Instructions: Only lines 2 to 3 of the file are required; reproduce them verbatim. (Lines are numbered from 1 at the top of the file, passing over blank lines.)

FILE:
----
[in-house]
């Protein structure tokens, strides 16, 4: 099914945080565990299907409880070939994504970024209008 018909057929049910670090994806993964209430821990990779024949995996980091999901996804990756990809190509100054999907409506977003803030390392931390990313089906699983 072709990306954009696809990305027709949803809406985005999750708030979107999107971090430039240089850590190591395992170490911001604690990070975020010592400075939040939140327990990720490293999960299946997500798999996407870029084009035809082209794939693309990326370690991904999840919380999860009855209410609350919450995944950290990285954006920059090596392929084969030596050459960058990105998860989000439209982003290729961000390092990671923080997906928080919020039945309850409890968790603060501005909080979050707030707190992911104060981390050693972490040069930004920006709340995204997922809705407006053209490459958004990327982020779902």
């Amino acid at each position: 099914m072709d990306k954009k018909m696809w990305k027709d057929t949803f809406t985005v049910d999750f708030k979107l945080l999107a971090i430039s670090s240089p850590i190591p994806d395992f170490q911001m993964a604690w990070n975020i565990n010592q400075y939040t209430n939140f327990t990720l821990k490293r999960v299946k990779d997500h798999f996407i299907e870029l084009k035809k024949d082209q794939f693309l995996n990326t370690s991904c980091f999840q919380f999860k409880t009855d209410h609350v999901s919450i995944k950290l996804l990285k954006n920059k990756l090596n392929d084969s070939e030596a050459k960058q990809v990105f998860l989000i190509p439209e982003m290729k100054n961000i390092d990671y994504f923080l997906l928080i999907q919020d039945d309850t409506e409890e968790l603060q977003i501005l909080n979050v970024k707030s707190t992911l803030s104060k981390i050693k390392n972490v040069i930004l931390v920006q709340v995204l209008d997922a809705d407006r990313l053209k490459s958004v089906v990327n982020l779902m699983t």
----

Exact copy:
């Protein structure tokens, strides 16, 4: 099914945080565990299907409880070939994504970024209008 018909057929049910670090994806993964209430821990990779024949995996980091999901996804990756990809190509100054999907409506977003803030390392931390990313089906699983 072709990306954009696809990305027709949803809406985005999750708030979107999107971090430039240089850590190591395992170490911001604690990070975020010592400075939040939140327990990720490293999960299946997500798999996407870029084009035809082209794939693309990326370690991904999840919380999860009855209410609350919450995944950290990285954006920059090596392929084969030596050459960058990105998860989000439209982003290729961000390092990671923080997906928080919020039945309850409890968790603060501005909080979050707030707190992911104060981390050693972490040069930004920006709340995204997922809705407006053209490459958004990327982020779902």
């Amino acid at each position: 099914m072709d990306k954009k018909m696809w990305k027709d057929t949803f809406t985005v049910d999750f708030k979107l945080l999107a971090i430039s670090s240089p850590i190591p994806d395992f170490q911001m993964a604690w990070n975020i565990n010592q400075y939040t209430n939140f327990t990720l821990k490293r999960v299946k990779d997500h798999f996407i299907e870029l084009k035809k024949d082209q794939f693309l995996n990326t370690s991904c980091f999840q919380f999860k409880t009855d209410h609350v999901s919450i995944k950290l996804l990285k954006n920059k990756l090596n392929d084969s070939e030596a050459k960058q990809v990105f998860l989000i190509p439209e982003m290729k100054n961000i390092d990671y994504f923080l997906l928080i999907q919020d039945d309850t409506e409890e968790l603060q977003i501005l909080n979050v970024k707030s707190t992911l803030s104060k981390i050693k390392n972490v040069i930004l931390v920006q709340v995204l209008d997922a809705d407006r990313l053209k490459s958004v089906v990327n982020l779902m699983t």